"Questions pertaining to matters within the jurisdiction and discretion of the district court for Oregon were appropriately for the consideration of that court, and under the situation of the case it was for that court to make such allowances to the receiver as were fair, and to impress a lien if it saw fit to do so. Pac. R. Co. v. Ketchum, 101 U.S. 289, 296, 25 L. Ed. 932; Lion Bonding & Surety Co. v. Karatz, 43 Sup. Ct. 480, 67 L. Ed. decided April 23, 1923."
¶6 We have found no other case which deals with the exact question herein involved, but the views announced in the last-cited case seem to be in harmony with the authorities dealing generally with the jurisdiction of a state court in a case involving property over which a bankruptcy court subsequently assumes jurisdiction. See note 340 under title 11, U.S.C.A., sec. 107; Annotation 75 L. Ed. 1060; 6 Am. Jur. sec. 31, p. 535.
¶7 The plaintiffs' second proposition is as follows:
"A district court of the state of Oklahoma, in an equity receivership of a corporation, has no jurisdiction of assets of said corporation outside the state of Oklahoma and has no authority to award compensation to a receiver for services alleged to have been performed by him in connection with assets of the corporation outside the state of Oklahoma, and outside the scope of his appointment."
¶8 In support of this proposition a number of authorities are cited to the effect that a receiver's power extends no further than that of the court appointing him, and cannot be asserted as a matter of right beyond the territorial jurisdiction of such court, or, as sometimes stated, that a receiver has no existence outside of the jurisdiction of his appointment. The conditions under which this rule is qualified and the exceptions to it are too numerous to mention here. See authorities collected in the following annotations: 78 L. Ed. 173; 29 A.L.R. 1495; 3 A.L.R. 262. See, also, O'Connell v. Smith (Mo. App.) 131 S.W.2d 730; High on Receivers (4th Ed.) see. 47; Smith on Receivership (2d Ed.) p. 165; 23 R.C.L., p. 142.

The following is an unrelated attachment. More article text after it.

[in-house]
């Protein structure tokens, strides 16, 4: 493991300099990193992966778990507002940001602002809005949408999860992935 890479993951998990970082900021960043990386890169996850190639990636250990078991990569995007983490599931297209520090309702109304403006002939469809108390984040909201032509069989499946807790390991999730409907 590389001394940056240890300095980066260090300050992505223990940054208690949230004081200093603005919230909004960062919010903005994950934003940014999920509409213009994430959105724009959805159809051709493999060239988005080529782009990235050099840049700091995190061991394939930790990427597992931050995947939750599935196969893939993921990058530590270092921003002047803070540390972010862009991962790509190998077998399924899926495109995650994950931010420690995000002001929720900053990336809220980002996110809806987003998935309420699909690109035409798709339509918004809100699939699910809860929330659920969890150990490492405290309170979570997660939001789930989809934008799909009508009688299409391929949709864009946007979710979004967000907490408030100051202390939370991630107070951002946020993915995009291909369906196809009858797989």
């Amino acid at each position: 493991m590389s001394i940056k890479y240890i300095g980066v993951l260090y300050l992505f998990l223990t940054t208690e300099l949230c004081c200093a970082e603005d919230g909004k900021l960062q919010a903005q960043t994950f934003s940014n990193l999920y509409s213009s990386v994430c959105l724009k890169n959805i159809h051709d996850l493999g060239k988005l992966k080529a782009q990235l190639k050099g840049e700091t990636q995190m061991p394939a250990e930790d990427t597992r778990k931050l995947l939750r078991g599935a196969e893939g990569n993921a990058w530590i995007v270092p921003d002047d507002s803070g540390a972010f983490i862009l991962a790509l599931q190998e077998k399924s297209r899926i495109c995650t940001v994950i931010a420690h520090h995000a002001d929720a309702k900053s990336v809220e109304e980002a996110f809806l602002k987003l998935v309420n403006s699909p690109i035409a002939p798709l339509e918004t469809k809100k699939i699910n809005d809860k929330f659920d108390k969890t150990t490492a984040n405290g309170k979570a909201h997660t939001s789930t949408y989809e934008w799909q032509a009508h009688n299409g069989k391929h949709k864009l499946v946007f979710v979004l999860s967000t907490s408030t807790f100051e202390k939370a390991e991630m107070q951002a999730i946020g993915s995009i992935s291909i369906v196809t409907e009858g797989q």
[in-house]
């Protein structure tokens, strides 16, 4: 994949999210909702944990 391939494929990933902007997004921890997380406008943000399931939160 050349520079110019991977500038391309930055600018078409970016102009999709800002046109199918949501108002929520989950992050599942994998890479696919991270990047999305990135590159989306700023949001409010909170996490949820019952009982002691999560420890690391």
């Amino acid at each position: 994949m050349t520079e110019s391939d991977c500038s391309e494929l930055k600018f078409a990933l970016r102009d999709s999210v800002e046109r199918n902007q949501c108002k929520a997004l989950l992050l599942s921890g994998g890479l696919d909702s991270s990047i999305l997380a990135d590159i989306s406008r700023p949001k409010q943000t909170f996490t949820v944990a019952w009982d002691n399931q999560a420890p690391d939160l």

¶9 In the instant case our attention has been directed to no specific act of the receiver which was violative of his power and authority as such. No contention is made that the services performed or the expenses incurred while looking after the business interests of the corporation outside of the state were unnecessary. The trial court found that the receiver during the entire course of his receivership had conducted the business in a highly efficient manner.
¶10 It is the rule in this jurisdiction that the amount of compensation of receivers rests in the sound discretion of the court in which the proceedings are pending, and unless there has been an abuse of discretion the amount of compensation determined by the court will not be disturbed on appeal. Brann v. Harris, 173 Okla. 167, 42 P.2d 876.
¶11 An examination of the voluminous record discloses that there was no abuse of discretion on the part of the trial court in fixing the compensation awarded to the receiver.
¶12 The judgment is affirmed.